The film stood out thanks to the clarity of its action sequences, a few years before movies like John Wick made that more of the norm. Vaughn worked closely with stunt coordinator Allan to develop those moments.
“Brad takes my ideas, adds magic dust to them, and then we wrestle about the storytelling components,” Vaughn says. “Every frame has to be telling a story, advancing the narrative, and maintaining the geography for the audience.”
In addition to the big action moments, the film had plenty of small, memorable characters, such as Fletcher’s Cody. Fletcher had a role in Layer Cake, and notes that when Big Daddy kills Cody in Kick-Ass, it is a subtle Easter egg for that film.
“At the end of Layer Cake, my character of Cody ends up in a yellow Range Rover,” Fletcher says. “In Kick-Ass, I’m also named Cody and I get crushed in a yellow Range Rover in a junkyard. I’ll go on the record as saying Matthew really likes putting his friends in his films and killing them.”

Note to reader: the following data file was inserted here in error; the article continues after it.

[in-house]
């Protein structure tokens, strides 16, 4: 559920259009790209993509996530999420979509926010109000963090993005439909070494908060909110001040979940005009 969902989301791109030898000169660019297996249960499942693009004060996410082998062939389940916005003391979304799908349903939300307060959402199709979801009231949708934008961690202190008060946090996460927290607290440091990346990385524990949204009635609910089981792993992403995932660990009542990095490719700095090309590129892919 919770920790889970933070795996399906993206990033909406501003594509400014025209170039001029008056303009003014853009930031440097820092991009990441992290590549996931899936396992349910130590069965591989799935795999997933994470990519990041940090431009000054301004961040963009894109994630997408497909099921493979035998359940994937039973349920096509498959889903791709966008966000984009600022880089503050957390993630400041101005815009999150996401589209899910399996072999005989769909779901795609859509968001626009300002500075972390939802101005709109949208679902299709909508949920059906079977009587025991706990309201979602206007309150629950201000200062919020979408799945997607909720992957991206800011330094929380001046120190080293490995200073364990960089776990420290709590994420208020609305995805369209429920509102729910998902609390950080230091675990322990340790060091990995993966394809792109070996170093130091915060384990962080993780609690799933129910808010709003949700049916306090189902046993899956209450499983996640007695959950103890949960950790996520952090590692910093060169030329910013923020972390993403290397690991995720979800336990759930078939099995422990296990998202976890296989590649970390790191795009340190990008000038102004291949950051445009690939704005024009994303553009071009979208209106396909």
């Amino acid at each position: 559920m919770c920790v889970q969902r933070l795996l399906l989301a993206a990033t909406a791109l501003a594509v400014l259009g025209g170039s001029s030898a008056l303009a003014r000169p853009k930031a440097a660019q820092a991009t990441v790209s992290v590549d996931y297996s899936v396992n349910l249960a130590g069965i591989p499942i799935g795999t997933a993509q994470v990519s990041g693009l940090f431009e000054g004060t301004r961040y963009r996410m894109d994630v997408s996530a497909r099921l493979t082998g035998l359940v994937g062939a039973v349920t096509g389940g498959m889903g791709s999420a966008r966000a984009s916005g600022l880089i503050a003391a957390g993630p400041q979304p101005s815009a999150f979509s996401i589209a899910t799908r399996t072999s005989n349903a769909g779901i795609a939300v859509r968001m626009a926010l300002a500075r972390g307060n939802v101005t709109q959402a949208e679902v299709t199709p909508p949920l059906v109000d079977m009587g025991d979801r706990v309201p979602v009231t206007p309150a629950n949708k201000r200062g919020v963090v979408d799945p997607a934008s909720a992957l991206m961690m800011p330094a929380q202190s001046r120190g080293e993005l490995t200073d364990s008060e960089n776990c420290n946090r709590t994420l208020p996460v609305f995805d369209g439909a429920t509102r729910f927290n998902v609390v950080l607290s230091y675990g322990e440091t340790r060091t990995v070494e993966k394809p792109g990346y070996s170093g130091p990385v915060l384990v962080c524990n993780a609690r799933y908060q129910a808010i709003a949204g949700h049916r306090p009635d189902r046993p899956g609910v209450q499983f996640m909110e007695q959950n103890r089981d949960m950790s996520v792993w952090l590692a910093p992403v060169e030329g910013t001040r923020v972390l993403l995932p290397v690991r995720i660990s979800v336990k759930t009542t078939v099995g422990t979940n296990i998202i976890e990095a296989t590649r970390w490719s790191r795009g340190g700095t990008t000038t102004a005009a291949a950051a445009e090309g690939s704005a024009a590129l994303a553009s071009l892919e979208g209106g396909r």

Actor Stu Riley enjoyed throwing his weight around as the bodyguard to Mintz-Plasse’s Chris D’Amico, and ultimately bringing out the bazooka in the climax.
“I knew this was going to be a groundbreaking project,” Riley says. “This was 2008 and we’re filming a little girl swearing and killing three dozen people, that stuff wasn’t going on in cinema.”
Riley’s character was referred to as Huge Goon in the script and comic, which posed some problems for Strong in the climactic shootout. “In one of the takes, Mark ended up saying, ‘Stu, would you get him?'” Riley recalls. “When Matthew caught it, Mark pointed out that he couldn’t exactly call me Huge Goon, so we went with it and I got to play myself in the film.”